The detector 320 is operable for generating a triggering signal 302 when a startup phase of the current through the LED string 403 ends, e.g., when the current flowing through the LED string 403 increases to a predetermined value. In the example of FIG. 4, the detector 320 includes a sense amplifier 422 and a comparator 426. A resistor 401 is coupled to the LED string 403 in series. The sense amplifier 422 receives voltages at terminals of the resistor 401 via pin ISENP and pin ISENM and outputs a monitoring signal Visen that is proportional to the voltage drop across the resistor 401, in one embodiment. Thus, the monitoring signal Visen indicates the current flowing through the LED string 403. The comparator 426 compares the monitoring signal Visen to a reference signal Vset1 and generates the triggering signal 302 when a difference between the monitoring signal Visen and the reference signal Vset1 exceeds a threshold. In other words, the detector 320 generates the triggering signal 302 when the current flowing through the LED string 403 increases to a predetermined value.

The burst dimming signal generator 340 is operable for generating a burst dimming signal 490 to control the pulse generator 360. In the example of FIG. 4, the burst dimming signal generator 340 includes an ON timer 442, a dimming cycle timer 444, a flip-flop 446, an NAND gate 448, and a switch 449. In one embodiment, the timers 442 and 444 share a clock signal CLK. The ON timer 442 is triggered by the triggering signal 302 generated by the comparator 426. The flip-flop 446 receives an output of the ON timer 442 at terminal C and a power supply voltage VDD at terminal D. The timer 444 provides a dimming cycle control signal 480 to a reset terminal Rn of the timer 442 and a reset terminal Rn of the flip-flop 446. The NAND gate 448 receives the dimming cycle control signal 480 and an output signal at an output terminal QN of the flip-flop 446.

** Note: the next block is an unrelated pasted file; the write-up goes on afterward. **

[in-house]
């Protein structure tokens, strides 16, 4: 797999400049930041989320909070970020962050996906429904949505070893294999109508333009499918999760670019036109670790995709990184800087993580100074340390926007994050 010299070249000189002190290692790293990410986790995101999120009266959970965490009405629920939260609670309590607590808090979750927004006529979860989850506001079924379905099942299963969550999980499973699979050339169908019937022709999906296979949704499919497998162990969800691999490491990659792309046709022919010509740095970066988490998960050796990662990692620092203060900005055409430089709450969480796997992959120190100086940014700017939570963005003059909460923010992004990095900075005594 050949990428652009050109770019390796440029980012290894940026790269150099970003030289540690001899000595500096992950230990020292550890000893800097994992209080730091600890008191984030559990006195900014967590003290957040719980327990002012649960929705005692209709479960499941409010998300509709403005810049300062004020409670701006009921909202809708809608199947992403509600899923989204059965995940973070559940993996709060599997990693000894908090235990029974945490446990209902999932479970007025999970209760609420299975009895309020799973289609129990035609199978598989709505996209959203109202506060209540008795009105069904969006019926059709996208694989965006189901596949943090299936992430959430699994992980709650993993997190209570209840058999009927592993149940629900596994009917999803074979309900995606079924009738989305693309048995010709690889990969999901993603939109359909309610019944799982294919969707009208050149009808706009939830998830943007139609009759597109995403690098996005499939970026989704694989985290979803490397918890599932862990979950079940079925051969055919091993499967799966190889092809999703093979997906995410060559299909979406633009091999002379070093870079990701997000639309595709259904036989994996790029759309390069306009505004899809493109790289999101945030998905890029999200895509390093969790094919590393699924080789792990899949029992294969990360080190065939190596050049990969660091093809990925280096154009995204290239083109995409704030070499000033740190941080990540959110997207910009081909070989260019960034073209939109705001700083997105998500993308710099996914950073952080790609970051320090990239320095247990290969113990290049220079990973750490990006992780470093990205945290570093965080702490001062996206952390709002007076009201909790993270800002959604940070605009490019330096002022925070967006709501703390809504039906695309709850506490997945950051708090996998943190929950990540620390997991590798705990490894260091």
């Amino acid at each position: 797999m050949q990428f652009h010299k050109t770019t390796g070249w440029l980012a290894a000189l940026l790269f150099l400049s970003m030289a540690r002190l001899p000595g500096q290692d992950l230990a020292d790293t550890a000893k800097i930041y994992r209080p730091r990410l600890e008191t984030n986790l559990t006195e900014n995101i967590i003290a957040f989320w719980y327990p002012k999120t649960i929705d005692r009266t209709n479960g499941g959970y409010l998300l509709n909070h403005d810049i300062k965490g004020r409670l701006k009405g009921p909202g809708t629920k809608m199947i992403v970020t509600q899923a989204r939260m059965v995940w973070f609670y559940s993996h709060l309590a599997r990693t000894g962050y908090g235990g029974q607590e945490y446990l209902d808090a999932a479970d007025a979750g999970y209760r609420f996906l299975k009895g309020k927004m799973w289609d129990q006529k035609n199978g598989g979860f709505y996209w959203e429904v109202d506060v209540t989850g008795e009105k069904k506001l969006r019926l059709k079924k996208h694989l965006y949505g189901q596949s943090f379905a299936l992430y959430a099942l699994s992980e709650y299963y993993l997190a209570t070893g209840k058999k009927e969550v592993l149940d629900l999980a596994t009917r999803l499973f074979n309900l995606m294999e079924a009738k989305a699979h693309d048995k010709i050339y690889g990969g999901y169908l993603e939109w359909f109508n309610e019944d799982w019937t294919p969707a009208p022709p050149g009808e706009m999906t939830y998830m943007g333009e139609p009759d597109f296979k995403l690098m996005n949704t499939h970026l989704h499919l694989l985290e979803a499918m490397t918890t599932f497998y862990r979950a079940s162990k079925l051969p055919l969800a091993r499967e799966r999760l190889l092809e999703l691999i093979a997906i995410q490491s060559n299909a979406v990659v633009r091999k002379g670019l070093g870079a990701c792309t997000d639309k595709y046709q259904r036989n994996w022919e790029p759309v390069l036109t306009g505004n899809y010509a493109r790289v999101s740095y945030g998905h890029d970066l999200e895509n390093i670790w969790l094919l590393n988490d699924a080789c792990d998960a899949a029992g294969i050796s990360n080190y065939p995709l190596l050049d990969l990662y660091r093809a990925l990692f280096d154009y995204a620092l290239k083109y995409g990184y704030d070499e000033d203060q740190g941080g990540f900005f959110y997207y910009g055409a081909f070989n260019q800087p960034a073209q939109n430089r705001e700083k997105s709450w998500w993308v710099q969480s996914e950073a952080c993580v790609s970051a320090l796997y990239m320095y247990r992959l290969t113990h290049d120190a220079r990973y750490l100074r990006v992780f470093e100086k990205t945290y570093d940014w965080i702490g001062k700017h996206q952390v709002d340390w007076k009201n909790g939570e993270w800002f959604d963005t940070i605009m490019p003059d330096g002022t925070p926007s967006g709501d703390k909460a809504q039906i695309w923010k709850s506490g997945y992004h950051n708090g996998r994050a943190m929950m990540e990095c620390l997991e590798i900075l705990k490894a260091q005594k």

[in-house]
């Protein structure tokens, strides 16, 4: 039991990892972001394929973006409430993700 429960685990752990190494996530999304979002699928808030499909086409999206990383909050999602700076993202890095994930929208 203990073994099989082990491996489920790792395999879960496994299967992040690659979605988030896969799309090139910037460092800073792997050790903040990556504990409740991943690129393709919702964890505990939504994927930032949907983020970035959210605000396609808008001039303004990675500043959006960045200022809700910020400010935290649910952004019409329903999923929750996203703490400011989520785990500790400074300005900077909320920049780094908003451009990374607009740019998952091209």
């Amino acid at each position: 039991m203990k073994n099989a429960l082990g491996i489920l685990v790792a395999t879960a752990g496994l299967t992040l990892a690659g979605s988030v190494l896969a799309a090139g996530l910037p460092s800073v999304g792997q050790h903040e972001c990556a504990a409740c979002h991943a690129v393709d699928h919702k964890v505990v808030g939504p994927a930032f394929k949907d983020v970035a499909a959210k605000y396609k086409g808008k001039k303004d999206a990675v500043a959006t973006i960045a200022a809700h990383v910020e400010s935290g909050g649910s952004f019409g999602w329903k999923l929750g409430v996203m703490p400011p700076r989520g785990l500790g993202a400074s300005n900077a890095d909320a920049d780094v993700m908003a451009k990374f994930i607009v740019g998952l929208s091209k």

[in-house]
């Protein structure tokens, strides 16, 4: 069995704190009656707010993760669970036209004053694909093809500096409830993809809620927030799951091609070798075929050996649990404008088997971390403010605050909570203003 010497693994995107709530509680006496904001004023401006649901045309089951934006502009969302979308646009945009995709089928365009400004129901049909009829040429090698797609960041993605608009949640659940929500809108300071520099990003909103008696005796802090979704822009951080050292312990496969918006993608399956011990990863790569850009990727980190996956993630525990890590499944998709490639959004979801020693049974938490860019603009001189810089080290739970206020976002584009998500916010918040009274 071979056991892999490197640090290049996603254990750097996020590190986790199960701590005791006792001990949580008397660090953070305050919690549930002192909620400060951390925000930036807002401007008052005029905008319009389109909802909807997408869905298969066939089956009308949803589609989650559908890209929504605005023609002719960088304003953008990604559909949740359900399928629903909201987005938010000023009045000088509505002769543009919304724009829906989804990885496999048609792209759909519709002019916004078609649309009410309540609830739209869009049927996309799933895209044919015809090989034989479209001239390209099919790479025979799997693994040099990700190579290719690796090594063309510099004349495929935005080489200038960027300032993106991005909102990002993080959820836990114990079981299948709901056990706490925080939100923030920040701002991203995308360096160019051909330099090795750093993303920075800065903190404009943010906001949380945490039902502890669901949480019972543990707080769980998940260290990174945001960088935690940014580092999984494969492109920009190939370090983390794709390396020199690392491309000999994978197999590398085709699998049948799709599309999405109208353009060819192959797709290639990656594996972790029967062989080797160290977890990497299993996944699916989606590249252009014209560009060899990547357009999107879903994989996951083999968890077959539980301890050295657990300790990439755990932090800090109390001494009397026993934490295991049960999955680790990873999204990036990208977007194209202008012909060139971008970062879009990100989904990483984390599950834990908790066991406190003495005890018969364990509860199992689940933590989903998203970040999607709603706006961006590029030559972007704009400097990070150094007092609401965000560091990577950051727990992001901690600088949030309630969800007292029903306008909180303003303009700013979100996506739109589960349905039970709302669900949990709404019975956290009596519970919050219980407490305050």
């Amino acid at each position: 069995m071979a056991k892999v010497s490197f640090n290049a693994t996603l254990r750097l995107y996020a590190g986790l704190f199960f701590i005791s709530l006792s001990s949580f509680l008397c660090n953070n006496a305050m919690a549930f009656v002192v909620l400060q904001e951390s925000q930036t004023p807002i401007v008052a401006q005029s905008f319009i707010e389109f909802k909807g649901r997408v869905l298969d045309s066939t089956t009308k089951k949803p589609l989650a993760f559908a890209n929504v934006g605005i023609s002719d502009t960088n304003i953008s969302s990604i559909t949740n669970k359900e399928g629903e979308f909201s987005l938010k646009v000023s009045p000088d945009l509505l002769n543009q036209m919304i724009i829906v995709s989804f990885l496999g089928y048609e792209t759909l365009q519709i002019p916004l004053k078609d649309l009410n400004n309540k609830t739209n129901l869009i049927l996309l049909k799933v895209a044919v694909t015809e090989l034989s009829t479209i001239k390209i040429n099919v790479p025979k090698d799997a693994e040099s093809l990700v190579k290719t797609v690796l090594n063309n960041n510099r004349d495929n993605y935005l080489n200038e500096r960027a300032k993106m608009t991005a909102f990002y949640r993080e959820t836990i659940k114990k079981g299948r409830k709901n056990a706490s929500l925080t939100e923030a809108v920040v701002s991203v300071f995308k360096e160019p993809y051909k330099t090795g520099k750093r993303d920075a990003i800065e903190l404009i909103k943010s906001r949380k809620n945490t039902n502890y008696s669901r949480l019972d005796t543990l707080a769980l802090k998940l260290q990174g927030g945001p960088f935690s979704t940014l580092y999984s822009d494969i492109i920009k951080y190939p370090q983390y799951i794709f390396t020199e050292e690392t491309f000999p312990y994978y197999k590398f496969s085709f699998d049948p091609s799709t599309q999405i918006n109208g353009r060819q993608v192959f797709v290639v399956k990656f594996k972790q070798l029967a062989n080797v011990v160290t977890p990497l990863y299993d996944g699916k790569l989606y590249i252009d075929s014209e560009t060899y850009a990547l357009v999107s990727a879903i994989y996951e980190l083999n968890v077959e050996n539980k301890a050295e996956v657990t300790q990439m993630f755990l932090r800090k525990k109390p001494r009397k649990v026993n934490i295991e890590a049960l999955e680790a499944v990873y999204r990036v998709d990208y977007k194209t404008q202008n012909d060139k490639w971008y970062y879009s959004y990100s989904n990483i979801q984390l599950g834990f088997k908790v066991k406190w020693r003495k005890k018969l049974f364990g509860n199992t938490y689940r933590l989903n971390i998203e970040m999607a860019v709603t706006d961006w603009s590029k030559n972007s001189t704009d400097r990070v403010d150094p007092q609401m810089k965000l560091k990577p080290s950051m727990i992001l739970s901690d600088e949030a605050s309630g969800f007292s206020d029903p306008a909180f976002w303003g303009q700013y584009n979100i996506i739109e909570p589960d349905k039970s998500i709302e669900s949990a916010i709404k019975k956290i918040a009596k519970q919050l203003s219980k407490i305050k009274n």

In the example of FIG. 4, the switch 449 is coupled between the pulse generator 360 and ground and is controlled by an output of the NAND gate 448. In one embodiment, when the switch 449 is on, the burst dimming signal 490 is pulled down to logic low, and thus the pulse generator 360 is disabled. When the switch 449 is off, the burst dimming signal 490 is pulled up to logic high, and thus the pulse generator 360 is enabled. The switch 449 is turned on and off alternately. The pulse generator 360 generates the control signal 306 via pin GATE.

FIG. 5( a) shows examples for the waveforms of the dimming cycle control signal 480, the monitoring signal Visen, the output of the ON timer 442, the signal at the terminal QN of the flip-flop 446, the burst dimming signal 490, and the control signal 306. FIG. 5( a) is described in combination with FIG. 4.

The dimming cycle timer 444 generates the dimming cycle control signal 480 having a first state (e.g., logic high) for a predetermined duration, and a second state (e.g., logic low) for a predetermined duration alternately. When the dimming cycle control signal 480 is in the second state, the ON timer 442 and the flip-flop 446 are reset and the signal at the output terminal QN of the flip-flop 446 is logic high. Thus, the inputs to the NAND gate 448 are logic high and low respectively such that the output signal of the NAND gate 448 is logic high. Therefore, the switch 449 is turned on and the burst dimming signal 490 is logic low. Accordingly, the pulse generator 360 is disabled when the dimming cycle control signal 480 is in the second state.